Lies, damned lies, and cover stories
From Cosmos to Zarya
In contrast to the Americans, the Soviet Union chose to impose an even more extensive security program on their space launches. Since 1962, the Russians, and the Soviets before them, have launched over 2,400 satellites under the “Cosmos” designation. The most recent, Cosmos-2423, was launched on September 14, 2006 from the Baikonur Cosmodrome.
Beginning with the first Cosmos launch, the Soviets typically issued generic statements for every mission: they would announce the launch date, the initial orbital parameters, and a vague sentence noting that all systems were functioning properly. For most Cosmos missions, this was all that was officially revealed. Early Western observers of the Soviet space program—such as the Congressional Research Service’s Charles Sheldon and the British analyst Geoffrey Perry—very quickly determined that these hundreds upon hundreds of generic Cosmos spacecraft, about which the official Soviet news agency had little to say, were in fact military missions. By carefully observing their orbital behavior, Westerners were able to accurately conjecture the actual missions of these satellites, such as photoreconnaissance, radar reconnaissance, anti-satellite, communications, and navigation. Sheldon, Perry, and others also identified many missions as being test vehicles for manned spacecraft or failed deep space missions.
While it is clear that the Soviets used the Cosmos label as a way to obscure the military dimensions of their space program, until now, there has never been any hard evidence revealing Soviet thinking on how they tried to hide their military and intelligence satellite programs. Archival documents declassified earlier this year finally and conclusively show that the Soviet government engaged in deliberate attempts to deceive the West about the true nature of the Cosmos program.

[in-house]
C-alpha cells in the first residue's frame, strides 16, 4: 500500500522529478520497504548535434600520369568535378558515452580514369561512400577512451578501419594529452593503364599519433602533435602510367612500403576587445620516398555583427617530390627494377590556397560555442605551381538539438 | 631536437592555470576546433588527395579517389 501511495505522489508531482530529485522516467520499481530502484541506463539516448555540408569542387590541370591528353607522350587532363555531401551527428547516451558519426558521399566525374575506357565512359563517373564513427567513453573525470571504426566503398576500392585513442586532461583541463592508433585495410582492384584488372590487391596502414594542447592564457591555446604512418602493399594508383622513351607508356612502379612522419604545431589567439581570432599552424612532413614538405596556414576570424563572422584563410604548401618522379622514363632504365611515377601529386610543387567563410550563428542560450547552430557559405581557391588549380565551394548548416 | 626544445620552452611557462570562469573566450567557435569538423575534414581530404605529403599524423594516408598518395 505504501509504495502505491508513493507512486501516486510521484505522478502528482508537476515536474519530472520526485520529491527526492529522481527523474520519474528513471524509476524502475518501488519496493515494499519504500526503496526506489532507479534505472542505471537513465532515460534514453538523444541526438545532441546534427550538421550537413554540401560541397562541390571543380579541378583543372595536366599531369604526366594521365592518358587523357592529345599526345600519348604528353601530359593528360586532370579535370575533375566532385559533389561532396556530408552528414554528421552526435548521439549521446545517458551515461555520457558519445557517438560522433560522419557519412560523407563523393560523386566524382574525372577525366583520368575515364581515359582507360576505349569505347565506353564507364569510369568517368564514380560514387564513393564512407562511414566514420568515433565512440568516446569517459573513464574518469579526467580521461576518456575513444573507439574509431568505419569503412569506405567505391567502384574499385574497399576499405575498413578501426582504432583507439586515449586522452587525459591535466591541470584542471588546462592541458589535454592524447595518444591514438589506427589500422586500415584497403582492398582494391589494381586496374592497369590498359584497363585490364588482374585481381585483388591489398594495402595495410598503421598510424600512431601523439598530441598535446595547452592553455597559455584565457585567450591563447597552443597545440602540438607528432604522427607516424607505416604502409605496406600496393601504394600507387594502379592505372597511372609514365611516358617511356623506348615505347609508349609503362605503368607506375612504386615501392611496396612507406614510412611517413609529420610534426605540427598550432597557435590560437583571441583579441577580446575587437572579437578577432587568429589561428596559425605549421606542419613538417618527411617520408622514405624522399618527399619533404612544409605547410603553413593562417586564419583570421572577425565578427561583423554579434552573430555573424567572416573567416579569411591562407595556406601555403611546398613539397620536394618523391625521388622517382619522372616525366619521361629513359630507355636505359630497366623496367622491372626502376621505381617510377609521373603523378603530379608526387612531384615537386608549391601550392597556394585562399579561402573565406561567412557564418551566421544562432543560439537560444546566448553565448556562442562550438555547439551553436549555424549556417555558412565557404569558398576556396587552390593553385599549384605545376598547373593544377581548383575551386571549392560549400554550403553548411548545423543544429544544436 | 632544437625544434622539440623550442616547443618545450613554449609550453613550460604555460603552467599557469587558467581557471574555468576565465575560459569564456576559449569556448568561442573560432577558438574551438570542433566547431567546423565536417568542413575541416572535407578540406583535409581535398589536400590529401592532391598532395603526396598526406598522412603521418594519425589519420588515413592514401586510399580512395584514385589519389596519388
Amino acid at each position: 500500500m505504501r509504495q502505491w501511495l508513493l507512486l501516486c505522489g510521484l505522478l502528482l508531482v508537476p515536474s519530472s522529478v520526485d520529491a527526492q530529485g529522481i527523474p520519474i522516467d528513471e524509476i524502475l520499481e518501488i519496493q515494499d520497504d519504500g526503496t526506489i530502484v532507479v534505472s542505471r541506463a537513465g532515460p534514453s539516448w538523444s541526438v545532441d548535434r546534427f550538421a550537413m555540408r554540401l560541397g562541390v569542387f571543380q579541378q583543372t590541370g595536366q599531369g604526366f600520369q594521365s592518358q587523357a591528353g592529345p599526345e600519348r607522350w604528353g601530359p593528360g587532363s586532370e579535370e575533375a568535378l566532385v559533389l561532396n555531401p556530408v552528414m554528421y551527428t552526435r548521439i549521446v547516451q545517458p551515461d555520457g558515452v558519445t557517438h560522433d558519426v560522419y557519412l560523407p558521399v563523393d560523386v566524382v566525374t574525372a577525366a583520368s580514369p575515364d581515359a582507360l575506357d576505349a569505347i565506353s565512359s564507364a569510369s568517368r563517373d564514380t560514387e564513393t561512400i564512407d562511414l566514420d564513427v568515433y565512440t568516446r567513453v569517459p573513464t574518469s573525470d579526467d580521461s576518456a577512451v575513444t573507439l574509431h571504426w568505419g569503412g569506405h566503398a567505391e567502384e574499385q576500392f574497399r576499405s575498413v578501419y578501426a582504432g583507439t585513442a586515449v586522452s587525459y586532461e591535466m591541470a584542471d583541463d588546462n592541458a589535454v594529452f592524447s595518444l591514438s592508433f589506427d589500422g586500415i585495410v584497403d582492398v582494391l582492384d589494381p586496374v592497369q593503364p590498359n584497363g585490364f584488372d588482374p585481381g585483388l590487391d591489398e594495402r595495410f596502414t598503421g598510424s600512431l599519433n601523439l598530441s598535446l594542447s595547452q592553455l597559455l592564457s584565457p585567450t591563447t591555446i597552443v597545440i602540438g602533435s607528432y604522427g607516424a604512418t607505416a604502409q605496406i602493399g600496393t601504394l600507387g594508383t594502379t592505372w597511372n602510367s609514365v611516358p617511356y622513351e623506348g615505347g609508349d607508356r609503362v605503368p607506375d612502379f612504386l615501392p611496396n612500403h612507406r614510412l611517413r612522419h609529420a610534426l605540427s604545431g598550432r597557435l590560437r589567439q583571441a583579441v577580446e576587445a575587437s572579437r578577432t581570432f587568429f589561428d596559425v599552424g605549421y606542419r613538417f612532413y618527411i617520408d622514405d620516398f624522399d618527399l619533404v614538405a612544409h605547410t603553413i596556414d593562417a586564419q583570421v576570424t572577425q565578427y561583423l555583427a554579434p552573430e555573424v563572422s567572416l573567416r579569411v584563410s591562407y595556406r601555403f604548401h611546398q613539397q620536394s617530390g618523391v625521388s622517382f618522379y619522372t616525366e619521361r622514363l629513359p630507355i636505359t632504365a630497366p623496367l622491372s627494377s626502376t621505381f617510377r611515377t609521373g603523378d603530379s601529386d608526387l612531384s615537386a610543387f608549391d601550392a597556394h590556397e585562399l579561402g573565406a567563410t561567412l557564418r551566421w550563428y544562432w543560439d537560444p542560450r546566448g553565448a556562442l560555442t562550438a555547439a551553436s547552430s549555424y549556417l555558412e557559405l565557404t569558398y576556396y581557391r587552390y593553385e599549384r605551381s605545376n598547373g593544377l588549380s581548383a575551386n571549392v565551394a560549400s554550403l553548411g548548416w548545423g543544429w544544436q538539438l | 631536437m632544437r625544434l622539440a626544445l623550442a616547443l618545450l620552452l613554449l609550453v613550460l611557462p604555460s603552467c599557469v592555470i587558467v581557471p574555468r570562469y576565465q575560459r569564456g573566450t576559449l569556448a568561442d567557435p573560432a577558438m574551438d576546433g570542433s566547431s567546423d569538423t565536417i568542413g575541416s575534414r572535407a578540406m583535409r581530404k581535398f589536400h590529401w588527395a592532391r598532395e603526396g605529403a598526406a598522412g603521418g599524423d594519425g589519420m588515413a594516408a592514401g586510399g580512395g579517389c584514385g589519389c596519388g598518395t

In the earliest days of the space age, the Soviets had an almost peculiar attitude to naming spacecraft. For example, most people nowadays know the first Soviet satellite, launched on October 4, 1957, as Sputnik. In truth, in the original announcements for Sputnik, the Soviet press did not even give the satellite a name, generically calling it the “first Soviet artificial satellite of the Earth,” which is what Russians still call the world’s first satellite. Because the Russian word for “satellite” is “sputnik”, the latter name stuck in the West.
Similarly, when they launched the first lunar probes in the late 1950s, the Soviet press imaginatively called them “the first space rocket” or “the second space rocket,” and so on. This almost indifferent policy of naming spacecraft stemmed partly from the newness of the space program. In the late 1950s, the Soviet space program—which emerged from the Soviet ballistic missile program—was still in its infancy. Most space program managers were literally inventing new conventions to understand a whole new generation of technology.
Naming a spacecraft became a more important issue in the early 1960s when the Soviet space program began to expand into many different areas—manned programs, deep space missions, scientific satellites, etc. When cosmonaut Yuri Gagarin became the first man in space, the Soviets introduced their first official designation, “Vostok” (“East”) used for their first-generation manned space program. Later names such as Mars, Luna (“Moon”), Polyot (“Flight”), Elektron (“Electron”), Zond (“Probe”), Voskhod (“Rise”), Proton, Molniya (“Lightning”), and Venera (“Venus”) joined the ranks by the mid-1960s. Yet, as launch rates in the Soviet space program exploded by the late 1960s, one program, under the Cosmos label, remained strikingly opaque.
When the first in the Cosmos series was launched on March 16, 1962, the official TASS press agency announcement included a long list of scientific goals of the program, most having to do with upper atmospheric research. The official communiqué ended with the claim that because of the new program, “Soviet scientists will have new opportunities to investigate the physics of the upper layers of the atmosphere and space.”